Over the last 13 years of publishing Global Traveler, I have written many golf reviews and, due to an annual trip to Myrtle Beach with childhood friends, probably covered this region more than any other in the world. Pawleys Plantation and its sister course, Willbrook Plantation, counted among the courses we played this year. I conducted a search on globaltravelerusa.com and discovered the September 2006 issue featured my review of Willbrook, which was telling.
I wrote the article before the recession, when golf course development and housing boomed in Myrtle. One interesting line from an employee indicated he was having trouble filling the tee sheets for all the courses in the Pawleys complex … almost a foretelling of the changes to come.
Although I played Pawleys Plantation before, I never reviewed the course; and it is certainly worthy as a wonderful example of how a pro can turn Lowcountry land and difficult topography into a challenging and enjoyable design. Jack Nicklaus designed the course in 1988, and the pro tips yardage book includes his comments and suggestions on how to play each hole. Our group had nothing in common with Nicklaus except that we enjoy the game and admire the man.
I teed up at Pawleys Plantation with Neil Curran (aka “Swirly” due to his love of fine wine), Mike “Corky” Donahue and John “The Apprentice” Kelley.
HOLE 2 | 461 yards, par 4
Long and demanding Hole 2 is ranked as the most difficult on the course. Maybe it was a little unfair for Jack to bring it out so early in the round when golfers are just warming up. Tee up your ball, ignoring the waste and marsh area that sits between the tee box and the fairway; it should be easy to clear. There are several mounds where your ball lands, and you can only hope these will come to your aid as they did for Mike and deflect your ball back to the fairway. At about 150 yards from the green, try to avoid the sandy marsh area on the left-hand side. Alas, The Apprentice (so-called because he was taking over the restaurant bookings for this trip) found this little patch and ended his hopes for par. The trap actually continues left of the green to a rather generous putting surface.
HOLE 11 | 563 yards, par 5
Jack says there are 10 different ways to play this hole; well, we found a few more! I was pleased to power a drive over the pond that separates the tee box from the fairway, allowing me to really advance the ball. Others in the group delivered a mixed bag of shots, some right and others left. The hole is wooded and therefore makes any shot off the fairway difficult. Neil experienced one of those bad holes where he struggled with a few shots getting back into play. To make matters worse, on one of his recoveries his ball squarely hit the cart return sign, stunting his momentum. I hit a second good fairway wood, and my approach landed just left, enabling me to chip on and two-putt for par.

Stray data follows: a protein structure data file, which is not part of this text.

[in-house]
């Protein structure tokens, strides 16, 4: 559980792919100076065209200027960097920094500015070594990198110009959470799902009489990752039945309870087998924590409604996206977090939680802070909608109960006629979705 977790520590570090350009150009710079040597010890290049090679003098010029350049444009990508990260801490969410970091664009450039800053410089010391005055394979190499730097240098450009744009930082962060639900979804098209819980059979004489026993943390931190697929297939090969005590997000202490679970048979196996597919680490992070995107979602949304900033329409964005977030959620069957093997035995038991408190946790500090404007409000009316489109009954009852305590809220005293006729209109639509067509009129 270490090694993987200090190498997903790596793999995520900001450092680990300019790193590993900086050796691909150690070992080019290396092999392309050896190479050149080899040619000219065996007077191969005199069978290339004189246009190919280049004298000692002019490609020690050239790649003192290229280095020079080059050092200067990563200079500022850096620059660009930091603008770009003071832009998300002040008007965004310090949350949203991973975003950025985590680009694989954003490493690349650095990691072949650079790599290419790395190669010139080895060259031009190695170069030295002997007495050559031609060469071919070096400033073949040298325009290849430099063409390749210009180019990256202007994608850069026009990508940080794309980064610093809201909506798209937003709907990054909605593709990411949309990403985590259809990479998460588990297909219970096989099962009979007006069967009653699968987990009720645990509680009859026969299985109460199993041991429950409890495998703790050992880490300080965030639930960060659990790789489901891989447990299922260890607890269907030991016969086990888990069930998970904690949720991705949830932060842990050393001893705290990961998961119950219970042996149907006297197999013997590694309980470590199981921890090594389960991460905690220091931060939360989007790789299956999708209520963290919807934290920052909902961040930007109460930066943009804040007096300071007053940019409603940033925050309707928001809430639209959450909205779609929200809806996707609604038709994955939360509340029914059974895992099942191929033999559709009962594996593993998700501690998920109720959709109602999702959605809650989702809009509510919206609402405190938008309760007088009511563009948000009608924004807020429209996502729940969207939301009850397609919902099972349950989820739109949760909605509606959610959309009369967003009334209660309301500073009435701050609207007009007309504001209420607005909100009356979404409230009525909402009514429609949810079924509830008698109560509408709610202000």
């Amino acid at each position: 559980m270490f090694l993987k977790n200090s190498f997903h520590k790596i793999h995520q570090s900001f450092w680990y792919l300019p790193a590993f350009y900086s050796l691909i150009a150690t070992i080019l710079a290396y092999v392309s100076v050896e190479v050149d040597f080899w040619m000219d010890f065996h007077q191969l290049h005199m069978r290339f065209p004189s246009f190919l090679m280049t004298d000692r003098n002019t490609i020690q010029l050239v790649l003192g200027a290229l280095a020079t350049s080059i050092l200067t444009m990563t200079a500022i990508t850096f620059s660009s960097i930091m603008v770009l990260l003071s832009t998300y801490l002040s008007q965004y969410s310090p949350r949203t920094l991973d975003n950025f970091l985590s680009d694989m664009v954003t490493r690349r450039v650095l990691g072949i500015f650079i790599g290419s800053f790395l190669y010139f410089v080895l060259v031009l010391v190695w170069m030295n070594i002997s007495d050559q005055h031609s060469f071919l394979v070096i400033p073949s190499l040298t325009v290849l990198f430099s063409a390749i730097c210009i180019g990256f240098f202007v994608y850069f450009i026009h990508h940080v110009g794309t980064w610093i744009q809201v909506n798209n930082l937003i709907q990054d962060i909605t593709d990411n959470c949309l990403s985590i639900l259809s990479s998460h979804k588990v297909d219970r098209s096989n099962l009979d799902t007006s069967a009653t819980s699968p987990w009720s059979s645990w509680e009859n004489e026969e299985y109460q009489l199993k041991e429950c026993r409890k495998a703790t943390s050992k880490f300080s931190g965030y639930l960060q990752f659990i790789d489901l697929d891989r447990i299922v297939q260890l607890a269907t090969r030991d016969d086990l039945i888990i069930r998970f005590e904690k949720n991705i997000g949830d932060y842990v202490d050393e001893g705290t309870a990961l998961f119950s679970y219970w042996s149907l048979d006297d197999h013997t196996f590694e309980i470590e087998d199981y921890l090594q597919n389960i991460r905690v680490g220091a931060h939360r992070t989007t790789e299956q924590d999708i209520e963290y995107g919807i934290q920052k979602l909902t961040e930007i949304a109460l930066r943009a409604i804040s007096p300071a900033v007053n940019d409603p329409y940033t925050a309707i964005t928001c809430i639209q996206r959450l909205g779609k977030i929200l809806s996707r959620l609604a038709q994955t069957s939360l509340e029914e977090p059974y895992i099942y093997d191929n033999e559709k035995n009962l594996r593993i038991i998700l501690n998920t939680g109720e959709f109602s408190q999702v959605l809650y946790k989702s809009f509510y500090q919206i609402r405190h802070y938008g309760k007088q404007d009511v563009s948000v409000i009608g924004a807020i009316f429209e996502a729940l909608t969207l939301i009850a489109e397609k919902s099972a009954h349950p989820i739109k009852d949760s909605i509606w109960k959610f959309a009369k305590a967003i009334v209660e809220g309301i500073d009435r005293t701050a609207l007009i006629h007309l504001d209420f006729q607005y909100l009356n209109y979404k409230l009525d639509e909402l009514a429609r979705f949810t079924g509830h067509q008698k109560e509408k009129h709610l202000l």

HOLE 13 | 150 yards, par 3
Coming off of No. 12 and heading to 13, you are a little stunned and amazed that good old Jack used an earthen dike not just to transport golfers to the other side of the course but also for the tee boxes of holes 13 and 17. With wind blowing and hats barely staying on our heads, we teed up to try to hit this green, which offers little room for error. I took a marvelous swing but with too much draw, causing my ball to hit one of the bulkheads left and end up in the marsh. The green is somewhat peninsular, offering many possibilities for mishaps. The best miss is right, where you are likely to be safe from any hazards. Stopping the ball near the pin, which sat back the day we played, finds many good shots rolling off the green and likely wet.
HOLE 17 | 201 yards, par 3
Let’s see how brave you are! Taking a direct line to the hole is the shortest way, but once again you have returned over the dike to make your tee shot. That means you need to carry a lot of salt marsh to the green, as there is little to no margin for error. After all four of us hit our balls into the drink, we declared a “fun ball” re-teeing — some with similar consequences. My tee ball just made it over the salt marsh, but turned ever so slightly left it was nearly a goner, though still dry and playable. Mike bailed out, pushing his ball so far right I thought he was going cotton picking to the green. Nicklaus says, “There is plenty of room to play on the left,” but a large trap there actually saves many shots from falling into the marsh.
HOLE 18 | 443 yards, par 4
As if the “Golden Bear” has not punished you enough, he made 18 a narrow but terrific finishing hole at Pawleys. He claims he did not have the heart to remove the large live oak that stands inside the back knee of this ever-so-slight dogleg left. Every dog has its day, and we four enjoyed a windy final hole. The small lake left of the green and the long trap on the inside left of the fairway add to the challenges.
The Pawleys Plantation complex stands the test of time, and I am always pleased to hit a few with Corky, The Apprentice and Swirly!
PAWLEYS PLANTATION GOLF & COUNTRY CLUB
70 Tanglewood Drive
Pawleys Island, SC 29585
tel 843 237 6000
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